Sharing is the art of Giving,
Giving is the art of Loving,
Loving is the art of Caring."
- Author Unknown
The information in this e-book is written for the average layperson who has no clinical or nursing experience in caring for the terminally ill. It is dedicated to providing relevant and up-to-date information on how to care for your terminally ill loved one at home.
It is hope that this website will be useful to those of you who are embarking on or are presently looking after a loved one at home. The information is also useful to those of you who are caring for someone else on a voluntary basis, such as hospice volunteers and social workers.
It contains some useful suggestions on how to prepare yourself and your home for caregiving. It also contains instructions on some basic caregiving skills you should acquire, such as hygiene care, nutritional care and how to prevent and manage bedsores, symptoms to monitor and how to give medications to your loved one.
It shows you when you should get specialized or complementary care for your loved one and provides tips on what you should do when you encounter common symptoms such as pain, vomiting, breathing difficulty, hiccups, dry mouth, constipation and itch.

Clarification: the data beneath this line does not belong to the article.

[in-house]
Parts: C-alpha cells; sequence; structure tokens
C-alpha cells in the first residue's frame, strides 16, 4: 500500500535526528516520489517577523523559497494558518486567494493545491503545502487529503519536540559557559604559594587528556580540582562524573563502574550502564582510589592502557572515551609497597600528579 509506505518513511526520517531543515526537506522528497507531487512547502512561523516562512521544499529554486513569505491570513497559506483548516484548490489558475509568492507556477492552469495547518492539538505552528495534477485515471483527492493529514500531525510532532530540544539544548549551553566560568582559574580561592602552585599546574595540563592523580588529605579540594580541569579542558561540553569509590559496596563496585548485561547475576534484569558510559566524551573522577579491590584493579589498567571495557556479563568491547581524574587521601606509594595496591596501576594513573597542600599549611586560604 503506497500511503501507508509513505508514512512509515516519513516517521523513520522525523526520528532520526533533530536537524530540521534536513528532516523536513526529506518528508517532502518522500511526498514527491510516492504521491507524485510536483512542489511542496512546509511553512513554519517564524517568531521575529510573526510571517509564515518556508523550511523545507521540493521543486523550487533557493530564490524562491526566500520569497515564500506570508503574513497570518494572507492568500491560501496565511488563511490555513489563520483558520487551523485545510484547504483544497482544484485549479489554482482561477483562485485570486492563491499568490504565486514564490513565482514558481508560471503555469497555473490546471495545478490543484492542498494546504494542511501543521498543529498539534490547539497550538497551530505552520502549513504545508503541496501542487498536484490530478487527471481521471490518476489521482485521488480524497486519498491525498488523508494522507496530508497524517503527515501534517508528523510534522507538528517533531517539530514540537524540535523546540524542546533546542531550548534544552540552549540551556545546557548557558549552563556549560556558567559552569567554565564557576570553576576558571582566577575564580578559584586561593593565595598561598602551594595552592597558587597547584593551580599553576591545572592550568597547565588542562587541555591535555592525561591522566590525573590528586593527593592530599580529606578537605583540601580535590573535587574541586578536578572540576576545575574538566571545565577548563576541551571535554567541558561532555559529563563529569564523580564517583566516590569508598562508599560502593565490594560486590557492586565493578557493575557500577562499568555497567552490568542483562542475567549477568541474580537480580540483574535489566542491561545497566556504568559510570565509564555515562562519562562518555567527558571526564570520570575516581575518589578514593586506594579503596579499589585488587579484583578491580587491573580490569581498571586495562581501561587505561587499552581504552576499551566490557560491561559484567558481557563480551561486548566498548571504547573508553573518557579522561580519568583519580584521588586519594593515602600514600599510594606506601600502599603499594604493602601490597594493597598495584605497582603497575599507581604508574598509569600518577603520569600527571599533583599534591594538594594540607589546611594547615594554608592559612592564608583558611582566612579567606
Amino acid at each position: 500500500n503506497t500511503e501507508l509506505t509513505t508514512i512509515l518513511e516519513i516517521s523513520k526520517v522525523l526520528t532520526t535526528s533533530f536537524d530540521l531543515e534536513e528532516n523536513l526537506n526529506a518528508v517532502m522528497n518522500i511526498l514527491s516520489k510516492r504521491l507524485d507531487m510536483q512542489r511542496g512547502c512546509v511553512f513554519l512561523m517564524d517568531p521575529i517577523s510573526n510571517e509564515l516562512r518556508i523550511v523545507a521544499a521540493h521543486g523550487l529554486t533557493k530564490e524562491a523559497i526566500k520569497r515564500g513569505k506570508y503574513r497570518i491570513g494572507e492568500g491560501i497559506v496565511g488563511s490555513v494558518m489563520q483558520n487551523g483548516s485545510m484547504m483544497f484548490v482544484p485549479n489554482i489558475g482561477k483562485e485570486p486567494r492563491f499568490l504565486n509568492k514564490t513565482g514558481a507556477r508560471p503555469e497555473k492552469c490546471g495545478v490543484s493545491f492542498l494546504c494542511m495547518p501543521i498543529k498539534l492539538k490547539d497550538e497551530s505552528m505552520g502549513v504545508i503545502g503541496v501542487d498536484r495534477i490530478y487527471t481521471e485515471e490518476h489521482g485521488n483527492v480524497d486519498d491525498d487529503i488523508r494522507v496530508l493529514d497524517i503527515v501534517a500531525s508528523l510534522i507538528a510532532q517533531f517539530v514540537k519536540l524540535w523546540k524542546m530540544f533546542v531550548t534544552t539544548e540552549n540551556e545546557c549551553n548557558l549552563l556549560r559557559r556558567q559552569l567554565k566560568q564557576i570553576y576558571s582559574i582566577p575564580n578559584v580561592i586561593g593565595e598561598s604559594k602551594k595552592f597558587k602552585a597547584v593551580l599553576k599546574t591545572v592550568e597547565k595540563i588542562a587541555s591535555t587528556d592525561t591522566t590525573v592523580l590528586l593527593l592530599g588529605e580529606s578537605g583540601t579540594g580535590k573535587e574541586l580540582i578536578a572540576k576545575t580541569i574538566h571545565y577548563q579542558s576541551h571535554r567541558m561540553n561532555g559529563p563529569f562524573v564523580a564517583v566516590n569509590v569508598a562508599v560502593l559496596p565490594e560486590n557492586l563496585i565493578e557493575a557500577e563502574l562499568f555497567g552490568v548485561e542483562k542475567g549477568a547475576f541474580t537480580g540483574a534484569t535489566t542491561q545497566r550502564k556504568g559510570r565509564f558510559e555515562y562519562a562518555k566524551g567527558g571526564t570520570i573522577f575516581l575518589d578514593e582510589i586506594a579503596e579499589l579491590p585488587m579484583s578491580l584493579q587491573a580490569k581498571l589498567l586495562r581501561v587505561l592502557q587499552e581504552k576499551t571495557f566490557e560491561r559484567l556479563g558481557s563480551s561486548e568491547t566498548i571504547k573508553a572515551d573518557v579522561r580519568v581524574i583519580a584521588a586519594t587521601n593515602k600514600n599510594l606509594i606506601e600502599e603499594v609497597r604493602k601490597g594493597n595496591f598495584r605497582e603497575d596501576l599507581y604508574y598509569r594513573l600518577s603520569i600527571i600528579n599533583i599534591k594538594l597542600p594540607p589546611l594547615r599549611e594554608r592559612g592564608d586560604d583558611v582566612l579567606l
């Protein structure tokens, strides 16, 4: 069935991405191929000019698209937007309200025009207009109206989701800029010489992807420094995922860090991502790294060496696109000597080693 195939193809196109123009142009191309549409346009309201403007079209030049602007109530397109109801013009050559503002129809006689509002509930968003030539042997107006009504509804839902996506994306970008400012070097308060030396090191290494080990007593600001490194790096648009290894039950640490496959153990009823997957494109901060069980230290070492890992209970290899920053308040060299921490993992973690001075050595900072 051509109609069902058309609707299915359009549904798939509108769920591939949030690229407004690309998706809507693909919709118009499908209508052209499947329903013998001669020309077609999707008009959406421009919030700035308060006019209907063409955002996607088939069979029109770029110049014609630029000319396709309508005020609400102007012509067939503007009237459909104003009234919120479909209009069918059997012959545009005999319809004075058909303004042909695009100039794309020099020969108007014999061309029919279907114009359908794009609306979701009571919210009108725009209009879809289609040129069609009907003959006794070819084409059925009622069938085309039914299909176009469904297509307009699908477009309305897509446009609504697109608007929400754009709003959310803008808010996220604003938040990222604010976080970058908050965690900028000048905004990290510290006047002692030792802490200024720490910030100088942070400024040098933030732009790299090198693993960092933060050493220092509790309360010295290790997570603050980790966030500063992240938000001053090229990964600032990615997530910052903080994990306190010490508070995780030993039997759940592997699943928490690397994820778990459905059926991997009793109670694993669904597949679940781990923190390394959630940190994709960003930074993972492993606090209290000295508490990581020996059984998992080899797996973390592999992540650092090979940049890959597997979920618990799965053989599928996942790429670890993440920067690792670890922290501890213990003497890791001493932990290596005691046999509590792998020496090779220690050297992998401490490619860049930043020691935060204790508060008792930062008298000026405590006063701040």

Included here are also some useful topics such as relaxation technique, meditation, the importance of touch and massage, and some instructions on how to bath, move, position or transfer an immobile or bedridden person.
In addition, common emotional issues such as anger, denial, depression, anxiety, fear and forgiving are touched upon. I have also included some end-of-life issues like advance directives, legal and financial issues, and look into some basic spiritual beliefs.
Since the majority of caregivers are women, I've taken the liberty of using the female pronoun when referring to the caregiver. On the other hand, throughout this website I've used the male pronoun to refer to the care recipient. Obviously, this is interchangeable, depending on your own circumstances. The purpose of fixing the female pronoun and the male pronoun for the caregiver and care recipient respectively is to make it easier for me to write and for you to read.